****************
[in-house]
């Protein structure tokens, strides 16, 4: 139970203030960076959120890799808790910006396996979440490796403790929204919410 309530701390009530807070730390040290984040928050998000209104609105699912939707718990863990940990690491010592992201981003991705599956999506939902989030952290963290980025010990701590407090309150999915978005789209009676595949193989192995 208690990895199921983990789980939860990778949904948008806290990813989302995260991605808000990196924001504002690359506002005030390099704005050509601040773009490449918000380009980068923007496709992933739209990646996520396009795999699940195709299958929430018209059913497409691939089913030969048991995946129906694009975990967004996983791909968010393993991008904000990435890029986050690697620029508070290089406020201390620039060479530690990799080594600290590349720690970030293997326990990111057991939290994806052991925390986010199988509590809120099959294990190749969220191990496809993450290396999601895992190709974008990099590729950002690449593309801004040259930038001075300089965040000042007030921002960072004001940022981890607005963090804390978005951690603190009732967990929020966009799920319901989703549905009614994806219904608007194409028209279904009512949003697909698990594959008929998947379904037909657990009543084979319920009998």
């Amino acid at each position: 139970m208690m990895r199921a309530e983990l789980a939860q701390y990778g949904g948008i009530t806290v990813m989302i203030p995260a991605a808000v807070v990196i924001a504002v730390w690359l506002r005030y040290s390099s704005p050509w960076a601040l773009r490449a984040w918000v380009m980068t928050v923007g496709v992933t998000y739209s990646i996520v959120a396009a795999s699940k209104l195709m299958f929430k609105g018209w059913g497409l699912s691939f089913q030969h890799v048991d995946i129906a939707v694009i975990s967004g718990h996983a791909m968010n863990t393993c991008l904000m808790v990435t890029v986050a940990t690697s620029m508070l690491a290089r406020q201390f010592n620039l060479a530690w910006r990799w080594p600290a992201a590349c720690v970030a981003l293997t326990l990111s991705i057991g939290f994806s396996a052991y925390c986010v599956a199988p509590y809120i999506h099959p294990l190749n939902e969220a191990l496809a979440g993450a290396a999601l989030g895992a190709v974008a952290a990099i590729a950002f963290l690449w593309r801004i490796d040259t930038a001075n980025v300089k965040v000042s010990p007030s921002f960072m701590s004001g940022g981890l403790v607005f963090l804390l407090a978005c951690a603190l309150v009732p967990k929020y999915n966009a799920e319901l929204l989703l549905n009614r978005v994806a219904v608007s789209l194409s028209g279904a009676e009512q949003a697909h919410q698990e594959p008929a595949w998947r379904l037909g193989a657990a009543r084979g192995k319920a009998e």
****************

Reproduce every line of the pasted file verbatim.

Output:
[in-house]
């Protein structure tokens, strides 16, 4: 139970203030960076959120890799808790910006396996979440490796403790929204919410 309530701390009530807070730390040290984040928050998000209104609105699912939707718990863990940990690491010592992201981003991705599956999506939902989030952290963290980025010990701590407090309150999915978005789209009676595949193989192995 208690990895199921983990789980939860990778949904948008806290990813989302995260991605808000990196924001504002690359506002005030390099704005050509601040773009490449918000380009980068923007496709992933739209990646996520396009795999699940195709299958929430018209059913497409691939089913030969048991995946129906694009975990967004996983791909968010393993991008904000990435890029986050690697620029508070290089406020201390620039060479530690990799080594600290590349720690970030293997326990990111057991939290994806052991925390986010199988509590809120099959294990190749969220191990496809993450290396999601895992190709974008990099590729950002690449593309801004040259930038001075300089965040000042007030921002960072004001940022981890607005963090804390978005951690603190009732967990929020966009799920319901989703549905009614994806219904608007194409028209279904009512949003697909698990594959008929998947379904037909657990009543084979319920009998």
């Amino acid at each position: 139970m208690m990895r199921a309530e983990l789980a939860q701390y990778g949904g948008i009530t806290v990813m989302i203030p995260a991605a808000v807070v990196i924001a504002v730390w690359l506002r005030y040290s390099s704005p050509w960076a601040l773009r490449a984040w918000v380009m980068t928050v923007g496709v992933t998000y739209s990646i996520v959120a396009a795999s699940k209104l195709m299958f929430k609105g018209w059913g497409l699912s691939f089913q030969h890799v048991d995946i129906a939707v694009i975990s967004g718990h996983a791909m968010n863990t393993c991008l904000m808790v990435t890029v986050a940990t690697s620029m508070l690491a290089r406020q201390f010592n620039l060479a530690w910006r990799w080594p600290a992201a590349c720690v970030a981003l293997t326990l990111s991705i057991g939290f994806s396996a052991y925390c986010v599956a199988p509590y809120i999506h099959p294990l190749n939902e969220a191990l496809a979440g993450a290396a999601l989030g895992a190709v974008a952290a990099i590729a950002f963290l690449w593309r801004i490796d040259t930038a001075n980025v300089k965040v000042s010990p007030s921002f960072m701590s004001g940022g981890l403790v607005f963090l804390l407090a978005c951690a603190l309150v009732p967990k929020y999915n966009a799920e319901l929204l989703l549905n009614r978005v994806a219904v608007s789209l194409s028209g279904a009676e009512q949003a697909h919410q698990e594959p008929a595949w998947r379904l037909g193989a657990a009543r084979g192995k319920a009998e």